Gynecological cancers develop in the female reproductive organs, such as the cervix, the vagina, the vulva, the ovaries, the uterus and the fallopian tubes.
Cervical cancer is the cancer of the cervix, which is locateed at the lower part of the uterus. Most cervical cancers are caused by the human papillomavirus (HPV), a sexually transmitted infection. Cervical cancer does not present any symptoms in it's early stages and is usually detected when it is too late for treatment.
Vaginal cancer is the cancer of the vagina. This is a rare cancer that can affect the cells that line the vaginal canal. Though rare, vaginal cancer can metastasise to the bone, liver, or lungs.
Vulvar cancer is a rare cancer that affects the vulva, or the outer part of the female genitalia.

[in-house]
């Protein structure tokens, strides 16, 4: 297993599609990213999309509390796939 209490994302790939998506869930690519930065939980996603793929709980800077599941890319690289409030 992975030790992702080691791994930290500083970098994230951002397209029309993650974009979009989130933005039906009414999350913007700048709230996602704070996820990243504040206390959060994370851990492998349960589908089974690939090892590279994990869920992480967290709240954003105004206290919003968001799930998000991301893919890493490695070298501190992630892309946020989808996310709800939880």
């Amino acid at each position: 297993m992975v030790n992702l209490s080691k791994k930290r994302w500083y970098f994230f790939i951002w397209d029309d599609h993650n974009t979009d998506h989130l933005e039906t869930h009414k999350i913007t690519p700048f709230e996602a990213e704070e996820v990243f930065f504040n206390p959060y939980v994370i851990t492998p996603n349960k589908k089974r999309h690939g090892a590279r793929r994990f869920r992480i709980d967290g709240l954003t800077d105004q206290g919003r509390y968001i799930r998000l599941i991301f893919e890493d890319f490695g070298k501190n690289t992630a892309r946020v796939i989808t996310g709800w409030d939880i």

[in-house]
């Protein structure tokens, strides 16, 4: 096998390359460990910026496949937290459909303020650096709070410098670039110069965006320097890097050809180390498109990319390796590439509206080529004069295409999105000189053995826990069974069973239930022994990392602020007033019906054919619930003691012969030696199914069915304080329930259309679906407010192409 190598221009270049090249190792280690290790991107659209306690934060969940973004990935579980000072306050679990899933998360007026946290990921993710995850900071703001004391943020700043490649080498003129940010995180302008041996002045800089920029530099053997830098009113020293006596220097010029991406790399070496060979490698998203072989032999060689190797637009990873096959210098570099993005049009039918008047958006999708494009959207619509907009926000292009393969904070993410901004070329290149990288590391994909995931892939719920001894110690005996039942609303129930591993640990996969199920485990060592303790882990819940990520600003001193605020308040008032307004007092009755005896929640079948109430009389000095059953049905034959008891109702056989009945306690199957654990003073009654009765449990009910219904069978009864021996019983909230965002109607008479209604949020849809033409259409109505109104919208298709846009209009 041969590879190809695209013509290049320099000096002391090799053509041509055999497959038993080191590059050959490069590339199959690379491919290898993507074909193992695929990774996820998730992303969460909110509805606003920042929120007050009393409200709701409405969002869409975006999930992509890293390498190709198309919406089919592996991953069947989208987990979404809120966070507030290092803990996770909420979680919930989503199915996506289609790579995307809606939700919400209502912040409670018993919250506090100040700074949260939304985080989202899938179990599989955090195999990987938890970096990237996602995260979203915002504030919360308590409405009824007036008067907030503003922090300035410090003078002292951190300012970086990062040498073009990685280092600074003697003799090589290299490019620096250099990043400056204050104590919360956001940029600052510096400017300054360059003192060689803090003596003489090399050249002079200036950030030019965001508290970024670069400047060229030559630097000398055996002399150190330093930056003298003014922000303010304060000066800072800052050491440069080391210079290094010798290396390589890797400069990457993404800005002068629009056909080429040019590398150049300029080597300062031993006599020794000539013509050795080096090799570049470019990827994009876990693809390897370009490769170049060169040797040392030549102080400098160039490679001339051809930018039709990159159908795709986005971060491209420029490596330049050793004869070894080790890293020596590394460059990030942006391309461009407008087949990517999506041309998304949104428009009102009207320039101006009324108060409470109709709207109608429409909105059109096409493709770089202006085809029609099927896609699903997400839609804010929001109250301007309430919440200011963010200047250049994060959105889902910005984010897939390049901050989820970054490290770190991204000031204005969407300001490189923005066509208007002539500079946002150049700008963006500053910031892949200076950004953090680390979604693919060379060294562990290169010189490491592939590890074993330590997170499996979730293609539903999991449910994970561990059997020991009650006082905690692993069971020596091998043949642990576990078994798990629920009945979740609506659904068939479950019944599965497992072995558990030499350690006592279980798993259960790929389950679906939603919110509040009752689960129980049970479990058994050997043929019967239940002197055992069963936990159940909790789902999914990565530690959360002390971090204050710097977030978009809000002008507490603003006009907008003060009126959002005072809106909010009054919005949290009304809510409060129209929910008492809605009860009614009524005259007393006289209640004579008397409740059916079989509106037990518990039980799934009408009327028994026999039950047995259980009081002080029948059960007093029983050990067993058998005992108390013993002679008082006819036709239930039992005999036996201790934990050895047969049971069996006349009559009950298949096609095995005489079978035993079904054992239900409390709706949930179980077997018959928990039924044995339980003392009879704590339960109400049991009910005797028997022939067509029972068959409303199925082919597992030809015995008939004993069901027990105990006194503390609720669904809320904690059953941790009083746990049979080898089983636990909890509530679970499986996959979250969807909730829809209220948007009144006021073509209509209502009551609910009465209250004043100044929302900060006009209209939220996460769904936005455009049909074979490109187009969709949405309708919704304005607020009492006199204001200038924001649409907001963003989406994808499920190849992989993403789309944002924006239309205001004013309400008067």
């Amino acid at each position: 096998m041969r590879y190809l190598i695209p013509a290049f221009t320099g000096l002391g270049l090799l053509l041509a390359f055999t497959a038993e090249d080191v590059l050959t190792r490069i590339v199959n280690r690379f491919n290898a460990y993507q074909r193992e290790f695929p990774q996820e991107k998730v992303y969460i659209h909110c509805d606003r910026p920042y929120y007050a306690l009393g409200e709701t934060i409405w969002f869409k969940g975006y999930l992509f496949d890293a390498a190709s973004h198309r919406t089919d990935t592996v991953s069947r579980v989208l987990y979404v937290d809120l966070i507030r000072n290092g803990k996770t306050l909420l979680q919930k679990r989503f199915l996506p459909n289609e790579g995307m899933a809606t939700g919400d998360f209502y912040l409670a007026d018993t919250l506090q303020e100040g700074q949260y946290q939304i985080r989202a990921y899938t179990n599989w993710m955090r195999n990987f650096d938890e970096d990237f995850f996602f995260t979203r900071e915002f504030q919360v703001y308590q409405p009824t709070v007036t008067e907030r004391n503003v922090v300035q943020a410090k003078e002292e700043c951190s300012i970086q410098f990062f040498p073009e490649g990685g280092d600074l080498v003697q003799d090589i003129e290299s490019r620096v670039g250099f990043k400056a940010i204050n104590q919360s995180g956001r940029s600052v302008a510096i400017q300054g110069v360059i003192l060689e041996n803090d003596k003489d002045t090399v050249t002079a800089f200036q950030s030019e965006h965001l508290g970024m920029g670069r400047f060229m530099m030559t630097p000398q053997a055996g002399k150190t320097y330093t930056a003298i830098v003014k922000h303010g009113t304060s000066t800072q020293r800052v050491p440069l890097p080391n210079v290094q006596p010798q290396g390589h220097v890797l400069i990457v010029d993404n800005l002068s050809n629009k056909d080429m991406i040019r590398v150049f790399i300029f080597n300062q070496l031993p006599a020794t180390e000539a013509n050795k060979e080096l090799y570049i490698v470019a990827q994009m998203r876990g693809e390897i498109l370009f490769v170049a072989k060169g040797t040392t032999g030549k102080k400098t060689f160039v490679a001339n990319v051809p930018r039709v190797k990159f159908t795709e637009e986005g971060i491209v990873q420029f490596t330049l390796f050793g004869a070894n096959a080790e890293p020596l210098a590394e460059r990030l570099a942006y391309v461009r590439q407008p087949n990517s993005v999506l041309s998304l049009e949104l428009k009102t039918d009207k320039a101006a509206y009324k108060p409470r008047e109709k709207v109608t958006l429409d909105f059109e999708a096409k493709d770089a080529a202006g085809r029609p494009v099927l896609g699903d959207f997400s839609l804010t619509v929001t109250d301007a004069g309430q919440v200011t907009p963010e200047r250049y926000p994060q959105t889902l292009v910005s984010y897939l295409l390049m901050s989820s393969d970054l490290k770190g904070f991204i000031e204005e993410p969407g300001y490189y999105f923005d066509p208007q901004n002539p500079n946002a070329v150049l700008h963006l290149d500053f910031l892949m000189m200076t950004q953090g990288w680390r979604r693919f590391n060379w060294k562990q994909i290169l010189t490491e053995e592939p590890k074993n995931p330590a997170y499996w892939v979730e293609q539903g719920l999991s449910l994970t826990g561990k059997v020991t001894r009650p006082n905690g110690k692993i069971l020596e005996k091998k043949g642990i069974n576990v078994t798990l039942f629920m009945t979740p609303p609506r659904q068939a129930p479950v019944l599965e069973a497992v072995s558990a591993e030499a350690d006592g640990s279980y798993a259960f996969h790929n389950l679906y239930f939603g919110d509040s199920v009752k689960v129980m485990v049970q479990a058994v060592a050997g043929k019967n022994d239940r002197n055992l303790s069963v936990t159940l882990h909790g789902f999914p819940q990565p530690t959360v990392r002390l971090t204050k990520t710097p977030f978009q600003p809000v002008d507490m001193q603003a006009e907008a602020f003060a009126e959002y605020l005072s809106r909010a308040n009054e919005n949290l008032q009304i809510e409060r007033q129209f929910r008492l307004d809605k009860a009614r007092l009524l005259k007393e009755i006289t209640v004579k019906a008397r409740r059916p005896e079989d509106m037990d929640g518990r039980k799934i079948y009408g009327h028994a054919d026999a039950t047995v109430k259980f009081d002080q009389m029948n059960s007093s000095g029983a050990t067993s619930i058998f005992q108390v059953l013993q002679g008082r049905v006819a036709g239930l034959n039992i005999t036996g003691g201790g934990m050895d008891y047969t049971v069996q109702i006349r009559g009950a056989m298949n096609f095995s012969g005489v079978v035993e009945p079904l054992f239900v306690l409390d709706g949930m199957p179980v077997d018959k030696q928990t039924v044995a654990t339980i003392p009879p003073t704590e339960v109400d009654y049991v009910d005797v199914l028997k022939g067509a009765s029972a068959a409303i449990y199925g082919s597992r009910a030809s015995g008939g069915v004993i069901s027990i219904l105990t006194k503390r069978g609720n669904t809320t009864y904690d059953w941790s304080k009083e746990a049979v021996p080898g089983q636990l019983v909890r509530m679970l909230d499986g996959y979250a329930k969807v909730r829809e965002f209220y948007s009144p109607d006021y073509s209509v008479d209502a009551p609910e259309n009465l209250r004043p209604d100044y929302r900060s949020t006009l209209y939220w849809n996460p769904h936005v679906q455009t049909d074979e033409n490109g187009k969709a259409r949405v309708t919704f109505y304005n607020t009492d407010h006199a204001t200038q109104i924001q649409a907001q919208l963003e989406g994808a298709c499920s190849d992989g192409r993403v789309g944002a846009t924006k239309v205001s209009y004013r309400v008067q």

Endometrial or uterine cancer is the cancer of the uterus. This cancer starts in the inner lining of the uterus and affects the tissues that line the surface of the organ.
Ovarian cancer is the cancer of the ovaries. The ovaries are small, almond-shaped organs located on either side of the uterus that produce eggs that are released during the menstrual cycle. There are different types of ovarian growths and tumours. Though most of these tumours are benign, some can become malignant and metastasise to the rest of the body.
Fallopian tube cancer is a rare cancer that affects the fallopian tubes, which sit on each side of the womb and are links between the womb and the ovaries.
Peritoneal cancer is another rare form of cancer but can appear as ovarian cancer on initial diagnosis. This cancer develops in the abdominal region instead of the reproductive organs, but can affect the female reproductive system through metastasis.
A breast biopsy is done to determine the presence of breast cancer.
Imaging tests are done with ultrasound or CT scan to check for tumour location and growth.
A pap smear test is done to check for cancerous cells in your cervix.